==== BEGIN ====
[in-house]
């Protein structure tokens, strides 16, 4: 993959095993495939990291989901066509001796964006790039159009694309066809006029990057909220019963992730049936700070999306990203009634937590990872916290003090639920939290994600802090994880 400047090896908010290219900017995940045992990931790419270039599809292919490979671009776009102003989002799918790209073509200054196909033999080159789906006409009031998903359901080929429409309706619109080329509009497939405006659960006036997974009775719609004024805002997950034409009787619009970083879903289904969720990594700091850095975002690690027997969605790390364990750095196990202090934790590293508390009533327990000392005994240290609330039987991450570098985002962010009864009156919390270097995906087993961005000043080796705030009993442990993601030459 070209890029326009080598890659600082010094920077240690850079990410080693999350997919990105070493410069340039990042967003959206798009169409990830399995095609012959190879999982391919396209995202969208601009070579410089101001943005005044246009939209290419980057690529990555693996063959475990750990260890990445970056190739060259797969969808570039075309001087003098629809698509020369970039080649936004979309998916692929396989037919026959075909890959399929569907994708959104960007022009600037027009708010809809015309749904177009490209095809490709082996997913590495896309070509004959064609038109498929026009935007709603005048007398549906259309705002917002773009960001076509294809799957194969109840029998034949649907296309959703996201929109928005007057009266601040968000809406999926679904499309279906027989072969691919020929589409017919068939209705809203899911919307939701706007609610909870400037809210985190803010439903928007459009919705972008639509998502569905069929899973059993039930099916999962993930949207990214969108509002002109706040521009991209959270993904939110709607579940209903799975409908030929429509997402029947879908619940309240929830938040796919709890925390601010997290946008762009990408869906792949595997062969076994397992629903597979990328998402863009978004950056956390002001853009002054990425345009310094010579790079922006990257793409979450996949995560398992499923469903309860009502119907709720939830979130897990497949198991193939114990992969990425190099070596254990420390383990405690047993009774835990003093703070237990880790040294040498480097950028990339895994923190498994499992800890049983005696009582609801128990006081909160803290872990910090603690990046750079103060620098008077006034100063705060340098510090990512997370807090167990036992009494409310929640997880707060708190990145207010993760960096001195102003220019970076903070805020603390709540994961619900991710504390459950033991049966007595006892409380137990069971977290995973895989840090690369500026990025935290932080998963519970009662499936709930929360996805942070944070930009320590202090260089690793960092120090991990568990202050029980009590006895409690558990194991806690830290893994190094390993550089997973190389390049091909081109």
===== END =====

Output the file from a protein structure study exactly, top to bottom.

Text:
[in-house]
């Protein structure tokens, strides 16, 4: 993959095993495939990291989901066509001796964006790039159009694309066809006029990057909220019963992730049936700070999306990203009634937590990872916290003090639920939290994600802090994880 400047090896908010290219900017995940045992990931790419270039599809292919490979671009776009102003989002799918790209073509200054196909033999080159789906006409009031998903359901080929429409309706619109080329509009497939405006659960006036997974009775719609004024805002997950034409009787619009970083879903289904969720990594700091850095975002690690027997969605790390364990750095196990202090934790590293508390009533327990000392005994240290609330039987991450570098985002962010009864009156919390270097995906087993961005000043080796705030009993442990993601030459 070209890029326009080598890659600082010094920077240690850079990410080693999350997919990105070493410069340039990042967003959206798009169409990830399995095609012959190879999982391919396209995202969208601009070579410089101001943005005044246009939209290419980057690529990555693996063959475990750990260890990445970056190739060259797969969808570039075309001087003098629809698509020369970039080649936004979309998916692929396989037919026959075909890959399929569907994708959104960007022009600037027009708010809809015309749904177009490209095809490709082996997913590495896309070509004959064609038109498929026009935007709603005048007398549906259309705002917002773009960001076509294809799957194969109840029998034949649907296309959703996201929109928005007057009266601040968000809406999926679904499309279906027989072969691919020929589409017919068939209705809203899911919307939701706007609610909870400037809210985190803010439903928007459009919705972008639509998502569905069929899973059993039930099916999962993930949207990214969108509002002109706040521009991209959270993904939110709607579940209903799975409908030929429509997402029947879908619940309240929830938040796919709890925390601010997290946008762009990408869906792949595997062969076994397992629903597979990328998402863009978004950056956390002001853009002054990425345009310094010579790079922006990257793409979450996949995560398992499923469903309860009502119907709720939830979130897990497949198991193939114990992969990425190099070596254990420390383990405690047993009774835990003093703070237990880790040294040498480097950028990339895994923190498994499992800890049983005696009582609801128990006081909160803290872990910090603690990046750079103060620098008077006034100063705060340098510090990512997370807090167990036992009494409310929640997880707060708190990145207010993760960096001195102003220019970076903070805020603390709540994961619900991710504390459950033991049966007595006892409380137990069971977290995973895989840090690369500026990025935290932080998963519970009662499936709930929360996805942070944070930009320590202090260089690793960092120090991990568990202050029980009590006895409690558990194991806690830290893994190094390993550089997973190389390049091909081109």